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Using Snowflake to Query Datasets from GCS

Overview

I have recently taken an interest in the land of data engineering and the processes surrounding data collection and transformation. There is something oddly satisfying about figuring out which combination of jq commands you can mash together with a few sed commands sprinkled on top to eventually return a syntactically correct JSON file where all the data is parsed correctly. It’s sometimes frustrating, but it’s like solving a puzzle and quite satisfying when you finally get the desired output. While I continue to find time to explore the world of data, I will continue to share my knowledge on this topic.

The diagram below illustrates the storage integration we will eventually set up. The integration will allow Snowflake to ingest datasets from Google Cloud Storage. Before we do that, we need to understand the key components that make up the Snowflake platform to avoid any confusion.

Snowflake is a cloud-native data platform that removes much of the operational overhead that occurs when the responsibilities for managing the infrastructure, storage, and backend sit heavily on the employees of a company. Snowflake can be deployed on AWS, Azure, or GCP. The Stack deployment is wholly abstracted from the end-user, and once you sign up, you can start interacting with Snowflake. Below are Snowflake deep dives I found for each cloud platform where the companies go into more depth around how Snowflake operates on each platform. Much of it is similar except for the platform specific services to support Snowflake.

Warehouses

One of the contributing factors for Snowflake’s popularity is that compute costs are only incurred when a query is made. This is the role of the warehouse. Warehouses have fixed compute sizes and costs associated with them, and it’s easy to create new warehouses and limit their scope to individual databases and tables. Thinking about this in practice, you might want to have dedicated warehouses for queries to production data. Any queries made outside production can have their own warehouses with the permissions necessary. This concept guarantees that the compute is reserved only for production operations.

The walkthrough for this project will use the X-small Warehouse but feel free to indulge and use a larger Warehouse. After all, no credit card is required for a 30-day free trial, so there is no possibility of getting a large bill later. For a company to let me try out their product without a credit card is admirable. While the trial does not require a credit card, you have a fixed allocated number of credits, so use them wisely. If you want to execute complex SQL queries that will likely run slow on X-small warehouse, you can switch to a larger Warehouse size.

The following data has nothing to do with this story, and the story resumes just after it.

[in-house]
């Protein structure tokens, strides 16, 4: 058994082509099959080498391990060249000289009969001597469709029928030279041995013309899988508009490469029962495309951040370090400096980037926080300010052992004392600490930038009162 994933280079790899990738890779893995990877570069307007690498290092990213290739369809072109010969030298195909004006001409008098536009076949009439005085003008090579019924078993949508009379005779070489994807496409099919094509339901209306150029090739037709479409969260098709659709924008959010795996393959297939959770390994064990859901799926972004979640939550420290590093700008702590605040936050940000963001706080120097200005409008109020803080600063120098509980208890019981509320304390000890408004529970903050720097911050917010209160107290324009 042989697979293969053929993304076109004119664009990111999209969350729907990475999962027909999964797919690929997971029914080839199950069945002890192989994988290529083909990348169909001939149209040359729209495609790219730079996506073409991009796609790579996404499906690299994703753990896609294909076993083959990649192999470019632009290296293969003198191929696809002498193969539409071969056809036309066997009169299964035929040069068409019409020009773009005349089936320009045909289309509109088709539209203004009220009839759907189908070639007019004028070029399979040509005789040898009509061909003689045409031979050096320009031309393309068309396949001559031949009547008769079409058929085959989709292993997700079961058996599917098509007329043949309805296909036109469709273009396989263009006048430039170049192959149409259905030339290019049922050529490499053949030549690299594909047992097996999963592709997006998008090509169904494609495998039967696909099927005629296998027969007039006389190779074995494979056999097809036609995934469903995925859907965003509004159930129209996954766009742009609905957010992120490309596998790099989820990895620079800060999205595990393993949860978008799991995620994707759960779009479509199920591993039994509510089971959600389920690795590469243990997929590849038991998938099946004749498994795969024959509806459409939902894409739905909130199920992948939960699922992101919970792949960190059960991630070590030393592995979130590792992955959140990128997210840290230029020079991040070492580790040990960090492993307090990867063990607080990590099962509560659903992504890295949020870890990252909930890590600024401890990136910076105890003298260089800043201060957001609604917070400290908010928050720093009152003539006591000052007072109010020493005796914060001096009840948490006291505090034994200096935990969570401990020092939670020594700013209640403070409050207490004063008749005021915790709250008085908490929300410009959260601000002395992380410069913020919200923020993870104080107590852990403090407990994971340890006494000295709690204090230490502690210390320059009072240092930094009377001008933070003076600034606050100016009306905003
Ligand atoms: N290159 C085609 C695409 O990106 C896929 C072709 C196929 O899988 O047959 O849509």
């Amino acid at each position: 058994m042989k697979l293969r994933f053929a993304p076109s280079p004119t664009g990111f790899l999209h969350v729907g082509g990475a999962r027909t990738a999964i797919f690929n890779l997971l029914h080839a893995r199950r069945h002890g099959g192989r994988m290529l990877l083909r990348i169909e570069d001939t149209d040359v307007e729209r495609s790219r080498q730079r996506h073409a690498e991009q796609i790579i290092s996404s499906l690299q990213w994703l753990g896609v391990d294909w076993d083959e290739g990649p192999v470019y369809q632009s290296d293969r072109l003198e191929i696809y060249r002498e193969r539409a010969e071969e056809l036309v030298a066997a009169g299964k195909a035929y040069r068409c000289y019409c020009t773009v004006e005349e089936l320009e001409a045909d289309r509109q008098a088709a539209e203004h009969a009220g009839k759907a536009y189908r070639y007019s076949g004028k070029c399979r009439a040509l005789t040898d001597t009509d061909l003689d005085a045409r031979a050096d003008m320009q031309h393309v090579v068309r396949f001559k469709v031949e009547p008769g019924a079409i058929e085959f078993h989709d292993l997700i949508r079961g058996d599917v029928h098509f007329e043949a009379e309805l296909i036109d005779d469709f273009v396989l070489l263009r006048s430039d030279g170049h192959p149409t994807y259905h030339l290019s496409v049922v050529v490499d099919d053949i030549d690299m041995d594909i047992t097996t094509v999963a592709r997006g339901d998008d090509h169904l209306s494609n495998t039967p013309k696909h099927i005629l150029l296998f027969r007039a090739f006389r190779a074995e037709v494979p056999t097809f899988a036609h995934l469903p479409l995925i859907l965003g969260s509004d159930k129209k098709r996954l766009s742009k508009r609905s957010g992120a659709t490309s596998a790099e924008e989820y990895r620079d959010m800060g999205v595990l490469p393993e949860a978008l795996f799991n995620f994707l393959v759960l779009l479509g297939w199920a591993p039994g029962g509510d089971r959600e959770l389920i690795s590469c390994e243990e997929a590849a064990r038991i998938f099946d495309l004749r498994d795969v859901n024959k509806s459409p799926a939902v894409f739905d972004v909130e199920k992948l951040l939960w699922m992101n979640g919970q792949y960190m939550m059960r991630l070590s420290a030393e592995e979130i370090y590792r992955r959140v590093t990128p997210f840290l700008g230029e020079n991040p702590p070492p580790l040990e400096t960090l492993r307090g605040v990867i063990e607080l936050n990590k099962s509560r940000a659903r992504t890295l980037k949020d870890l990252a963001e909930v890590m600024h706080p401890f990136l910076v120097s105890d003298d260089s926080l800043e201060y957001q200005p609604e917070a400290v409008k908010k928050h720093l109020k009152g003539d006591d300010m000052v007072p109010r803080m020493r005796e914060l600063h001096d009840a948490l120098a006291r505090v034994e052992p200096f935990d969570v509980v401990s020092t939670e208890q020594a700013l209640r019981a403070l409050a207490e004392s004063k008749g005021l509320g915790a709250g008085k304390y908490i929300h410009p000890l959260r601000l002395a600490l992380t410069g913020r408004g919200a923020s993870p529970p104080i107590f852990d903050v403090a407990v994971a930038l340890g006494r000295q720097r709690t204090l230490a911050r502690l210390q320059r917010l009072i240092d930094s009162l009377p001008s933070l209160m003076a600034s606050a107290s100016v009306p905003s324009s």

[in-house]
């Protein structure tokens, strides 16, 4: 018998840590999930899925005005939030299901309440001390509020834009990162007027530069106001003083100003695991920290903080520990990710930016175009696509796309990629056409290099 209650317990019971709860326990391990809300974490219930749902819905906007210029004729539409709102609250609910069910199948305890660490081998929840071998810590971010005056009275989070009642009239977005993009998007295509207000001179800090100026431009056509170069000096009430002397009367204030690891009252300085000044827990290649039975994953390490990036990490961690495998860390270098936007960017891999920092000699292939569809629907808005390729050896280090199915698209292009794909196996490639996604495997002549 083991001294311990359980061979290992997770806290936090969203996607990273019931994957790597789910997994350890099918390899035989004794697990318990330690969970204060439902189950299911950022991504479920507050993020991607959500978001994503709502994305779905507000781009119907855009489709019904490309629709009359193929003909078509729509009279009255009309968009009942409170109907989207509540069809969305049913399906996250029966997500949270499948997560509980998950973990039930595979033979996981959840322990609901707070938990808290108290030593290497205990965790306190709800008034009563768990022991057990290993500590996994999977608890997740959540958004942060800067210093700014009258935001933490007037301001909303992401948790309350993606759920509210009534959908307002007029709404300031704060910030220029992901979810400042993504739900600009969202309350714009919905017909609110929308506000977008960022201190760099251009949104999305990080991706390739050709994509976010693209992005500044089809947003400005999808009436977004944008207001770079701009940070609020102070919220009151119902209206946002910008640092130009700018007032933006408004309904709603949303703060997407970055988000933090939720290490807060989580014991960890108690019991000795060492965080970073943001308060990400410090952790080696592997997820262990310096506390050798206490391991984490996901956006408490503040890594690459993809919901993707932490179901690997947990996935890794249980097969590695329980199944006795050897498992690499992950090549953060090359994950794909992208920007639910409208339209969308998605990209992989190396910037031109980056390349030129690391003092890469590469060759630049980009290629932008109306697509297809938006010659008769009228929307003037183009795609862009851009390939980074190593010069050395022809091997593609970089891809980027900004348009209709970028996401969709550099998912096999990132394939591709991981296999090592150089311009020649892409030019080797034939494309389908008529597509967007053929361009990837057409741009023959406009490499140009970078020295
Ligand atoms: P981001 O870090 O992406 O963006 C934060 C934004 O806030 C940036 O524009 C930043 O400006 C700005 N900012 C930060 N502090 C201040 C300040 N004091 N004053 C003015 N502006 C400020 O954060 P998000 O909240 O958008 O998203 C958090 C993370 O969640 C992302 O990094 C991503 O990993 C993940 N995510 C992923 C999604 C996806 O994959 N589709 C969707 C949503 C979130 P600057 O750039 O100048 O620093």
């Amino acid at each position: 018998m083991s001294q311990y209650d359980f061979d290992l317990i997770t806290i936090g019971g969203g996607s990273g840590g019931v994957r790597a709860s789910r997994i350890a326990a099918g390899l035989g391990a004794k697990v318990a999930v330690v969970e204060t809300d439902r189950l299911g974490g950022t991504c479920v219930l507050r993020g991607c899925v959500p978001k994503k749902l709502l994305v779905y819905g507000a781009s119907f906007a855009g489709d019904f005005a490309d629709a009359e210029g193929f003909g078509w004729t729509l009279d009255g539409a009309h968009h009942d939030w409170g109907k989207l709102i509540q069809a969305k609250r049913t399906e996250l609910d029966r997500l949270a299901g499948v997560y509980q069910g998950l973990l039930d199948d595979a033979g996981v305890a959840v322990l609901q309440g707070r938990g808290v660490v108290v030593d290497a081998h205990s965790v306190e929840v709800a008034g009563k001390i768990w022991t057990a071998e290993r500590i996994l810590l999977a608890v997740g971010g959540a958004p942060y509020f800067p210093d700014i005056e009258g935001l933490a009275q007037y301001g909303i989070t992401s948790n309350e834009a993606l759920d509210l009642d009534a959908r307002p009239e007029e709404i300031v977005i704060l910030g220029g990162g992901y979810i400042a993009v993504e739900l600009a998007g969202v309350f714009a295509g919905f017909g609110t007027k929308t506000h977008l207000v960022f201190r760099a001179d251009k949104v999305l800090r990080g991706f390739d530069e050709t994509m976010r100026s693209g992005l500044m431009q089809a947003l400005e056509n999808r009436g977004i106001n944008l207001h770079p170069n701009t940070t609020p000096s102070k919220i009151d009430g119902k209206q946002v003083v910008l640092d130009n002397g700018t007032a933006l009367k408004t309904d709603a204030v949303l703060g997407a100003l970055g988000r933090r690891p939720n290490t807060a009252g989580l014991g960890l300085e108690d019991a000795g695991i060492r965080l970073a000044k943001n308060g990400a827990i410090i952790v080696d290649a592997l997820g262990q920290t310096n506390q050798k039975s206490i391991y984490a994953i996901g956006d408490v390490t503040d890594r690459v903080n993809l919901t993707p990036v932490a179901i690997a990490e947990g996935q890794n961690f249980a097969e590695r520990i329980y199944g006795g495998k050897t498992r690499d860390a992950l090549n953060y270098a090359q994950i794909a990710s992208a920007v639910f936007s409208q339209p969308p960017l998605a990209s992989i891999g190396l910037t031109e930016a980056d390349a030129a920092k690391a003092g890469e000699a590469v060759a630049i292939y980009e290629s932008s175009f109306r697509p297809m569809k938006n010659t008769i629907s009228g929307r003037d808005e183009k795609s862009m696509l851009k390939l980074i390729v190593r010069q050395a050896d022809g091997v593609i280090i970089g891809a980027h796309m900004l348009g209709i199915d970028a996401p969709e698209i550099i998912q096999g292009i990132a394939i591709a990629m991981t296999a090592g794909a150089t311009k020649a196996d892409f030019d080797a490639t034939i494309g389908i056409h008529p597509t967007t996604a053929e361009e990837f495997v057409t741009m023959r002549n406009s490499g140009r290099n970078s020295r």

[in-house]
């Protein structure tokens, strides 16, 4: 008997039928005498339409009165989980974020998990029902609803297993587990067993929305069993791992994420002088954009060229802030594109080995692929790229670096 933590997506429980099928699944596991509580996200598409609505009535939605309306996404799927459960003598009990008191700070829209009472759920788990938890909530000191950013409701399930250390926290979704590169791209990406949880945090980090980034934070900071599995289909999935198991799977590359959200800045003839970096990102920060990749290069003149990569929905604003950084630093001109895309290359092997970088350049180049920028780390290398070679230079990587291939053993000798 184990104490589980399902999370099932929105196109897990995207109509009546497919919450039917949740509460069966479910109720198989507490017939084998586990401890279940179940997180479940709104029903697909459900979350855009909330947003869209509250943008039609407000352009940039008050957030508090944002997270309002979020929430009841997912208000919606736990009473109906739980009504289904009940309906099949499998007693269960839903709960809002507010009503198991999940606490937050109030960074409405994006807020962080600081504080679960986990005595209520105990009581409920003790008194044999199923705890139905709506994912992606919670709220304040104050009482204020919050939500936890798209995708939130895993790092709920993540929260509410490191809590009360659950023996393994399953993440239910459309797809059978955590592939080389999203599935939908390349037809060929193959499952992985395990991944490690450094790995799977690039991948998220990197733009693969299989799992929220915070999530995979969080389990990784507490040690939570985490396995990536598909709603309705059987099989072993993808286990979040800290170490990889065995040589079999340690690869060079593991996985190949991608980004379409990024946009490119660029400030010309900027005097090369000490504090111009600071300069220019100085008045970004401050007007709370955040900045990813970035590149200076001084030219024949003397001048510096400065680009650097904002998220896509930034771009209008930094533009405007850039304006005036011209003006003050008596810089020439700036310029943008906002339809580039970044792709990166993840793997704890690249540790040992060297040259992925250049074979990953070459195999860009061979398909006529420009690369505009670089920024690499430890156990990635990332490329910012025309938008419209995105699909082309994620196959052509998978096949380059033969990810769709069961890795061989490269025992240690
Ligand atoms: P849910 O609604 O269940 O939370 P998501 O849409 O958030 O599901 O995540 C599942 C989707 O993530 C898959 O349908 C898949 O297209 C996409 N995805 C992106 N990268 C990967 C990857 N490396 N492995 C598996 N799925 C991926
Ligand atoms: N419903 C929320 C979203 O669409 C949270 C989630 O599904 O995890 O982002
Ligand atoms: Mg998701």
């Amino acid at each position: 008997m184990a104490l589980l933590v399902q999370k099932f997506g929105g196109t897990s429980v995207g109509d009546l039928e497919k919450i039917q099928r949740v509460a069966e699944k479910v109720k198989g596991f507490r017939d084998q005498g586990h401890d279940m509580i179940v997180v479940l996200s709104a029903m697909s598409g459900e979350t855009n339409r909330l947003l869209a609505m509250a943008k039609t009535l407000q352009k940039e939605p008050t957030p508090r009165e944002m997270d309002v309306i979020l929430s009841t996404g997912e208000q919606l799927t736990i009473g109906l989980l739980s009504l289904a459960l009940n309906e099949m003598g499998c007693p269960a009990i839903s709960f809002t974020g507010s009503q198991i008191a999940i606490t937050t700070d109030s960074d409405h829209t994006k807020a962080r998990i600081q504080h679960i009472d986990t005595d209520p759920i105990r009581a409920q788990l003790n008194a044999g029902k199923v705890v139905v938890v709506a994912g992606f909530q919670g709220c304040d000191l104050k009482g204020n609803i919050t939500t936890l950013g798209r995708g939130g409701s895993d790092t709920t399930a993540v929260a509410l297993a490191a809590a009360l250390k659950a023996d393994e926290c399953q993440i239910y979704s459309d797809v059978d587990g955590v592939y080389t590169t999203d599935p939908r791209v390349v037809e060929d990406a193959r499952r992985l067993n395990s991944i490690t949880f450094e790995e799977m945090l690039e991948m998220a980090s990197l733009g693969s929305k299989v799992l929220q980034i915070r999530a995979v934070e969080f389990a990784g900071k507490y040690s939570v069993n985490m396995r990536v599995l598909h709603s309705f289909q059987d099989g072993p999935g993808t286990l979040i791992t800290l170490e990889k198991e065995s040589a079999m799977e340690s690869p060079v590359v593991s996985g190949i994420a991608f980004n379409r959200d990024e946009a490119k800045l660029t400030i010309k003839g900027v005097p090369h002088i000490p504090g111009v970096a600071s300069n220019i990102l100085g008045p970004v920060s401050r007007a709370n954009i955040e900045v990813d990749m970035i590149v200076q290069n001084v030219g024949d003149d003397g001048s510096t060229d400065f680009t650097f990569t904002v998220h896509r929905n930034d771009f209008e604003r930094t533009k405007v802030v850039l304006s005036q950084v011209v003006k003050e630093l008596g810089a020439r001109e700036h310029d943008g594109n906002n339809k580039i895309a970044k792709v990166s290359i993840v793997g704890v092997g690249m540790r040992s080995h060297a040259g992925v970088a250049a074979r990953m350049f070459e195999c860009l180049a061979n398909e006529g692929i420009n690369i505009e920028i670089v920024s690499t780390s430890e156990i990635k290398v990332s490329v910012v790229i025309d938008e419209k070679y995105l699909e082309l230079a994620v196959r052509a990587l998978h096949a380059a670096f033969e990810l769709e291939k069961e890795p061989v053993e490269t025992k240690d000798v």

Billing

Snowflake charges customers for the compute and storage consumed. This billing model is desired by many because the costs for the services are billed based on usage. No fixed costs for storage and compute will be incurred. A small service cost is subtracted from the credits each month for providing the Snowflake service. This cost can vary based on the region and cloud platform used to host Snowflake. For a more detailed breakdown of the associated costs for each cloud provider, go here.

The billing model is a direct extension of the cloud platform Snowflake is hosted on. Snowflake uses a credits billing model. In most cases, 1 Snowflake credit is equivalent to $2.00 USD. This cost varies based on the cloud platform and region used to host Snowflake. You can calculate the pricing here. Snowflake does not markup any of the costs related to compute and storage.

Warehouse Pricing

Below is a table from the Snowflake documentation regarding credit usage for warehouses. It appears that for every hour an instance runs, the cost is the number of credits used multiplied by the price of the credit, which is in many cases $2.00 USD. Snowflake bills per second, and when you are running short batch jobs using large clusters, you are billed only for the seconds it took. This translates into cost savings when comparing this model against owning a large compute capacity that incurs costs all the time. Let’s look at a couple of examples of how billing is calculated:

  • If I wanted to run a 4X-Large warehouse for 1 hour, the credits used would be 128 * 1 = 128, which is $256.00 USD.
  • If I wanted to run a 4X-Large warehouse for 30 seconds, the credits used would be 0.0356 * 30 = 1.068, which is about $2.00 USD.